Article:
Is the data suitable for analysis?


Due to this being a case study there was no real data analysis, but the improvement effects were considered clinically significant, which is true as this enabled the progress functionally that was not possible previously.

Are results presented clearly & in sufficient detail to enable readers to make their own judgement?

The results showed improvement in pain on the VAS, mentioned improvements in hyperaemia but how this was quantified wasn’t stated and therefore is hard to interpret. The VISA scores also improved, showing pain and functional progression.


Are results discussed in relation to existing knowledge?

It would appear that in this case, the acupuncture facilitated the reduction in pain to then perform the exercise and affected the hyperaemia at least in the short term. It is possible that this may have a long-term effect, but this could be from the exercise. That said the exercise was not possible before commencing the acupuncture. The reduction in pain is in keeping with current findings and the hyperaemia is something that was more of a surprising finding based on previous data.


Is the discussion biased?

In terms of bias, the journal for publication is the Journal of the Acupuncture Association of Chartered Physiotherapists and so they might be considered having some bias. In regards the author, the main author has extensive qualifications and experience in the field of sport. He hasn’t got any affiliation to the AACP but as he uses acupuncture in his practice then he has potential for bias.


Implications of the review for practice & research:

What it would seem, is that fundamentally, exercise and rehab is the key to progression back to sport but if pain is limiting this ability then acupuncture could be a adjunct modality to facilitate this to occur. It is possible that the acupuncture may also have a direct effect on the tendon based on the doppler results, but this is hard to be certain of. Obviously more high-powered studies need to be done looking into this with comparisons to be able to draw firmer conclusions.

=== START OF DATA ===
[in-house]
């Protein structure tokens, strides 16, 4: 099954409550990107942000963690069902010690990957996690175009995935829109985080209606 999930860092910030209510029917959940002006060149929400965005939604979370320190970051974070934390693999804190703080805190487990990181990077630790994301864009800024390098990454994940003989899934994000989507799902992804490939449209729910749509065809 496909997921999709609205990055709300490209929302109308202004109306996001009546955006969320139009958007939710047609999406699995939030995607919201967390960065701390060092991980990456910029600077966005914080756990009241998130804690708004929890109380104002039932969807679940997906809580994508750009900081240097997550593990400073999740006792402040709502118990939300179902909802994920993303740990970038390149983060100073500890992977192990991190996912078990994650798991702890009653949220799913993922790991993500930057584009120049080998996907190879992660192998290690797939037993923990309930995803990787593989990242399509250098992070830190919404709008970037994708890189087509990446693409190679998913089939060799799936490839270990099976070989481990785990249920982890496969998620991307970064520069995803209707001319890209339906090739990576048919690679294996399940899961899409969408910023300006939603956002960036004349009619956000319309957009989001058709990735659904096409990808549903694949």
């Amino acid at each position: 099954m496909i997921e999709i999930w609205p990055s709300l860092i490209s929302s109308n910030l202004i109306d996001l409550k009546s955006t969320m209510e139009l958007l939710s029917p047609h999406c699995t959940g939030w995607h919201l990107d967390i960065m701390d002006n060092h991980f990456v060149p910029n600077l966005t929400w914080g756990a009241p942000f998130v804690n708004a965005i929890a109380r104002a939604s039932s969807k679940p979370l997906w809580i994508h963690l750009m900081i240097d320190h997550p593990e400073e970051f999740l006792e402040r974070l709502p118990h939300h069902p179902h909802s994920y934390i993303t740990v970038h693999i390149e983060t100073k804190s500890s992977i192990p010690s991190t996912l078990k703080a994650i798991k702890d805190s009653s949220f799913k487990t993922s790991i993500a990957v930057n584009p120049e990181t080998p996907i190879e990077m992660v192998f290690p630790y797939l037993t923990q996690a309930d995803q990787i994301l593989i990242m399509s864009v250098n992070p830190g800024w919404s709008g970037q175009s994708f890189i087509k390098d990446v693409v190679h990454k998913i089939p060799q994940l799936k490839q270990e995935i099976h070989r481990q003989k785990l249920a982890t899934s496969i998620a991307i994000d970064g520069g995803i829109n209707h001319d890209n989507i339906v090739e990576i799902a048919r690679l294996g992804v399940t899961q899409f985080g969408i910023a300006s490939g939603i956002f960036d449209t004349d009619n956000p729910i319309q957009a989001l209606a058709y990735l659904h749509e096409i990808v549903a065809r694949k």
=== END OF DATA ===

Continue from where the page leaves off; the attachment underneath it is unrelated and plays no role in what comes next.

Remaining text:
In conclusion this case study shows that if pain limits rehab then it may be beneficial to use acupuncture to lower pain therefore enabling the rehab process to continue. Also, acupuncture may directly affect the tendon in a positive way to promote recovery.


If you need any further information or would like to book an appointment then call Hawkes Physiotherapy on 01782 771861 or 07866 195914.


The content in this blog article is provided for general information purposes only and is not meant to replace a physiotherapy or medical consultation.

  • Jeffs. P. “Acupuncture for chronic patellar tendinopathy.” Journal of the Acupuncture Association of Chartered Physiotherapists. (2013), 79–86.

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Put simply this is Physio done via either telephone or video over the internet. Skype and facetime are examples of this.

Contrary to popular belief online physiotherapy can be very effective and it can help the same injuries that face to face physio can help. I have helped many people with injuries such as disc prolapses, tennis elbow, neck pain and much more).